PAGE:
With Princess Cyd, Chicago-based director Stephen Cone extends his interest in exploring the push-pull of the mind, body and spirit, with a generous emphasis on the latter not typically seen in the landscape of independent film. Leaving the mega-church community of Henry Gamble’s Birthday Party for the Chicago burbs, Cone turns his eye on Miranda Ruth (Rebecca Spence), a successful author and local celebrity, and her 16-year-old niece Cyd Loughlin (Jessie Pinnick), who visits her one summer. It’s not an unfamiliar dynamic: two family members brought together after years of unintended separation. Everyday banalities and differences come to the fore, while past histories and tragedies percolate in the background. Miranda, with her book readings and literary parties, is something of an intellectual. Cyd, lithe and athletic, gravitates to more physical pleasures.
In a sense, the film is a mid-life crisis movie (Miranda’s) crossed with a coming-of-age story (Cyd’s) — an exploration of the different pleasures that people derive from life, and the beautiful fact of that individuality. (A stern, yet affectionate conversation between Miranda and Cyd makes this explicit.) Without the coruscating, kaleidoscopic structure of Henry Gamble, however, Princess Cyd occasionally veers into more schematic territory: the thematic purpose of stray moments occasionally takes precedence over the film’s minor characters. But there’s an earnest, searching core that tempers that impression, even when the script skews blunt or contrived. (An attempt to inject some drama into Cyd’s budding relationship with Katie, a girl that she meets at a local coffee-shop, is rather ill-considered.) “Respect” is the key, as Miranda tells Cyd, and that’s something that Cone’s film understands completely.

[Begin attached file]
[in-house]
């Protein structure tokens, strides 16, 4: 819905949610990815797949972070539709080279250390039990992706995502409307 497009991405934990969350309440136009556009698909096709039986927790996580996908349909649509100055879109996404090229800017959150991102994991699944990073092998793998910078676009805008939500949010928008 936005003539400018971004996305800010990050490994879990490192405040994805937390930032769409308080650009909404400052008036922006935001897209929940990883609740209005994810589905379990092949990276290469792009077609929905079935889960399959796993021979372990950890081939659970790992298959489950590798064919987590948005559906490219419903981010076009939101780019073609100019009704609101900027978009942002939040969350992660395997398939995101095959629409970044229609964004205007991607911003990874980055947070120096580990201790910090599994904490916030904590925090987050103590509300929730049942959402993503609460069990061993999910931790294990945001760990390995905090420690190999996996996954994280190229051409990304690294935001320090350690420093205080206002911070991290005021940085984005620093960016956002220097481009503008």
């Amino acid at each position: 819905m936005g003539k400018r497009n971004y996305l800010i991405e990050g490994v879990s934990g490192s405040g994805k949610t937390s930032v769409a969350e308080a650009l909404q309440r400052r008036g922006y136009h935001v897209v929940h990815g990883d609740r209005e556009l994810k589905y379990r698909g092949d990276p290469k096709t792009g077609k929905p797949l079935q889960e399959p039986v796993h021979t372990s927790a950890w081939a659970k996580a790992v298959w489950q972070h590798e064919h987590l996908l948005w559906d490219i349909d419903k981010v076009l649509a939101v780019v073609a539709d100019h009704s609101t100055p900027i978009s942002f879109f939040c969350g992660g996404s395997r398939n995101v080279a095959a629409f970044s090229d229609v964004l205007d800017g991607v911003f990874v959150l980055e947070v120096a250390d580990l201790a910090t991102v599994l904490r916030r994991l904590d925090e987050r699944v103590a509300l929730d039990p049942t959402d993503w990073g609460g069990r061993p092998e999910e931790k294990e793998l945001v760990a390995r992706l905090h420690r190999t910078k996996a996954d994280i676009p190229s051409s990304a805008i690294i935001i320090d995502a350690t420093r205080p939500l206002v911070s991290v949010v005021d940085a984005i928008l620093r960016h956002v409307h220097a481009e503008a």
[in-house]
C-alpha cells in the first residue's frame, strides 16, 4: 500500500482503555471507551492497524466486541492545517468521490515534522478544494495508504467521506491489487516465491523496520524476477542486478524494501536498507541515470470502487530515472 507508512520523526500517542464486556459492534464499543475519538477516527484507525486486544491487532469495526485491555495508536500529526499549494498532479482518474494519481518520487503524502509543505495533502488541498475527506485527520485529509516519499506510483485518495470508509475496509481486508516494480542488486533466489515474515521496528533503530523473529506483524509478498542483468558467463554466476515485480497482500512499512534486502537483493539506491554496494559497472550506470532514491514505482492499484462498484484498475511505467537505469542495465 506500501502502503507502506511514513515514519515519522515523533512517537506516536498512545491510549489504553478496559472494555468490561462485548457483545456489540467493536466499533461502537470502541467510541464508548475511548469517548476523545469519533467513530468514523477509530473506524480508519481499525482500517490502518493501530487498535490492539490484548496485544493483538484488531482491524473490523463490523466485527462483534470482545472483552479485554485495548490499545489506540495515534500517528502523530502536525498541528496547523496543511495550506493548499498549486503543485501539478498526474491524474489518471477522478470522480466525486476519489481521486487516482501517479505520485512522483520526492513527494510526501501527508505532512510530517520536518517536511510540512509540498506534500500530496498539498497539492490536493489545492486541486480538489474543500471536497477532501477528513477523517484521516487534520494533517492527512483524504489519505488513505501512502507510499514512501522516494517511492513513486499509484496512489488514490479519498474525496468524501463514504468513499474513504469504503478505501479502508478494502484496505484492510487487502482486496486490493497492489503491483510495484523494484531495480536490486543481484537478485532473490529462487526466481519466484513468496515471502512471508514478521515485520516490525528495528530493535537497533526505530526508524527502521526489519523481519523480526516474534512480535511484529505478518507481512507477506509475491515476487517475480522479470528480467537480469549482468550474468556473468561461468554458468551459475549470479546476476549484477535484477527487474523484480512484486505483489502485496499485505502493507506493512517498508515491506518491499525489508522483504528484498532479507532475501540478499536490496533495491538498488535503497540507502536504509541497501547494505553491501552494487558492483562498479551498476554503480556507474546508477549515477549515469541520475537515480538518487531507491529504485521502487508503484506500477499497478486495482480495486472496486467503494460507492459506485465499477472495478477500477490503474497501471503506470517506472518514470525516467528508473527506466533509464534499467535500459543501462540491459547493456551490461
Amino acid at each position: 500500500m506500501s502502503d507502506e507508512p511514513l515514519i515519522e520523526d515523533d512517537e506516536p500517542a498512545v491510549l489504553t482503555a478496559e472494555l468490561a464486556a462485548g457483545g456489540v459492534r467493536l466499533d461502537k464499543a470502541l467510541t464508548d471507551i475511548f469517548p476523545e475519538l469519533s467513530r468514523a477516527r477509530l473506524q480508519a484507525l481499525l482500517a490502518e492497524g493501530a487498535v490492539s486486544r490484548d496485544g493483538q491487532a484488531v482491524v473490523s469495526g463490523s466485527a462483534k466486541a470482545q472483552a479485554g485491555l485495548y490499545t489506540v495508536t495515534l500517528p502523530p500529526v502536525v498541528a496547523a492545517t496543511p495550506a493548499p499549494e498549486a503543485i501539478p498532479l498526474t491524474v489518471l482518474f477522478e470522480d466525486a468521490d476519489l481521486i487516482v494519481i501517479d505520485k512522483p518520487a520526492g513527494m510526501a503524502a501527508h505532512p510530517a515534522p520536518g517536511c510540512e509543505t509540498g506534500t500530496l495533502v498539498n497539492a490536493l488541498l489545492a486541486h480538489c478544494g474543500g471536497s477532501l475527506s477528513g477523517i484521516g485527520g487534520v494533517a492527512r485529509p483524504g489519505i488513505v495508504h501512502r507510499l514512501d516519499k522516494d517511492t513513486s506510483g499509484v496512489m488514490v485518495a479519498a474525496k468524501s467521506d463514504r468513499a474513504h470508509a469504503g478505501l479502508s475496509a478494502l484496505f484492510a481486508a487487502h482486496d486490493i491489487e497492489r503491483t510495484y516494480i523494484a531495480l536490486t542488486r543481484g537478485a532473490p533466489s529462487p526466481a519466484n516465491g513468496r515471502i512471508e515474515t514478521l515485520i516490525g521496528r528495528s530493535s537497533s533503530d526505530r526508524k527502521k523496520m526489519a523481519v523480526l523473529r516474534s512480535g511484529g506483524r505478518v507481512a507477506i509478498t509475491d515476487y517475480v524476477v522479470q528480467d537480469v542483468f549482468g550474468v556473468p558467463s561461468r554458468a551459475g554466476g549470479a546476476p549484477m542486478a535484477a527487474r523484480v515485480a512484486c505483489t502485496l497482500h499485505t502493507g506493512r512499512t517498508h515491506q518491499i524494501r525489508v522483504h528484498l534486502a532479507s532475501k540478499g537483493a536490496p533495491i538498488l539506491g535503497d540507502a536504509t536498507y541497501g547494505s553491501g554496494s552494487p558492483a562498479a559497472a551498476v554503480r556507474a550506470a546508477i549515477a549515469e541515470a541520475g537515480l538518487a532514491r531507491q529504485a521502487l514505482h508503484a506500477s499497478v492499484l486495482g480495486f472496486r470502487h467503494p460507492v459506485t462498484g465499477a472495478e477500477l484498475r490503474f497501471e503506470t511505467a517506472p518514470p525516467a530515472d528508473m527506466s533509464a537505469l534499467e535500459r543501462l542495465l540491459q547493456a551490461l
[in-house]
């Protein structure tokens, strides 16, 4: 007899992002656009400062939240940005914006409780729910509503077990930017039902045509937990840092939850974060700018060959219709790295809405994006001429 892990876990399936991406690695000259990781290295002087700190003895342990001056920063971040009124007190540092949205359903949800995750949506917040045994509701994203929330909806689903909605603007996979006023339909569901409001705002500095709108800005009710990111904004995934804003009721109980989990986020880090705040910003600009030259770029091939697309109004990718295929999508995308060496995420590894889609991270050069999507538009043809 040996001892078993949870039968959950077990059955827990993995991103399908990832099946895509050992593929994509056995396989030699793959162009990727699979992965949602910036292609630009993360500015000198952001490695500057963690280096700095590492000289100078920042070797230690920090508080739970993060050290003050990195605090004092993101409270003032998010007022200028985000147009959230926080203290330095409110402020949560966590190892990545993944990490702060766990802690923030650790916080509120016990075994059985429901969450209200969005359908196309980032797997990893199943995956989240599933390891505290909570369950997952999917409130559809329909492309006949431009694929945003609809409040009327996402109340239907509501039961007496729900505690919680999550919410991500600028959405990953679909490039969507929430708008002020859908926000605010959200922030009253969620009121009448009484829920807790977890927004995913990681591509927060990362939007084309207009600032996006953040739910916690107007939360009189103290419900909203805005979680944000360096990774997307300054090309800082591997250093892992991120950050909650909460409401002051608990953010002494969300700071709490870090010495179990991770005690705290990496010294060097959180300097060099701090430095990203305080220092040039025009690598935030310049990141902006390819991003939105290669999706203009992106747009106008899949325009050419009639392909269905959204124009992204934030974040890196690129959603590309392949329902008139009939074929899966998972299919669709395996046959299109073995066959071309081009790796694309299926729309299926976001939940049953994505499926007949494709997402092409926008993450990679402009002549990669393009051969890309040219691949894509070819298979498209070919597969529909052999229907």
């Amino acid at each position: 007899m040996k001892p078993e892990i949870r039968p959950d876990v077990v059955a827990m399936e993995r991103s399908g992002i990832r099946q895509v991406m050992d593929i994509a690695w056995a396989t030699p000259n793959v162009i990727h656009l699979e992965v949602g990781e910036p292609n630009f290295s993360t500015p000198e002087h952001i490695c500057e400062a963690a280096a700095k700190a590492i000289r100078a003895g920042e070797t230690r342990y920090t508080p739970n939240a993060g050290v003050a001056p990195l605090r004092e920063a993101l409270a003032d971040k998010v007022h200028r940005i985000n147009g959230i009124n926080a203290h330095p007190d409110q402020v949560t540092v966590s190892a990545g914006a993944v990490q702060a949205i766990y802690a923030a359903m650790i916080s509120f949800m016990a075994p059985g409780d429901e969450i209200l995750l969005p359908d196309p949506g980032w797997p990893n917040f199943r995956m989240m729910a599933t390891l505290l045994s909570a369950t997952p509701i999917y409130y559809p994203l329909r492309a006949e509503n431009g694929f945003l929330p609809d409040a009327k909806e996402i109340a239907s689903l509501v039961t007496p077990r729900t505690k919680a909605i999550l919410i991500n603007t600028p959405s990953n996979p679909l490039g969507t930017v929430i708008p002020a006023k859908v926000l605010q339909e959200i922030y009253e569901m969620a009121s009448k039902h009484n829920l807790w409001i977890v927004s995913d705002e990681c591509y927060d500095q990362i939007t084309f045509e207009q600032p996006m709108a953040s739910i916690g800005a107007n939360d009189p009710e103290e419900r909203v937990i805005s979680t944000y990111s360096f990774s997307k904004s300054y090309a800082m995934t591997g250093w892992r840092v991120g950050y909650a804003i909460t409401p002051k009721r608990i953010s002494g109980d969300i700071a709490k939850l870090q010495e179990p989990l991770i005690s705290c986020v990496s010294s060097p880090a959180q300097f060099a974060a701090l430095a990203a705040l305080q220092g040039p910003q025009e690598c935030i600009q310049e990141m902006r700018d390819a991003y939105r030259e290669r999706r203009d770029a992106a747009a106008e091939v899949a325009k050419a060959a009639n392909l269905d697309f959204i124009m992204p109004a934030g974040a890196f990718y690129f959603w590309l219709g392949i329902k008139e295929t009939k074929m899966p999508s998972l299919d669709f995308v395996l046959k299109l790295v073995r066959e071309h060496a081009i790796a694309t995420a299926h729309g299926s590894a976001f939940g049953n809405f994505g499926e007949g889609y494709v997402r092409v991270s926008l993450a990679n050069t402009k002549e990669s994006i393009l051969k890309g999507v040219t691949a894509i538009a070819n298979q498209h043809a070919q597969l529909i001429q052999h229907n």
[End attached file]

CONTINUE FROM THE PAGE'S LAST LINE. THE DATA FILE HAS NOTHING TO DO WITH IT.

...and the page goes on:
Published as part of BAMcinemaFest 2017 | Dispatch 1.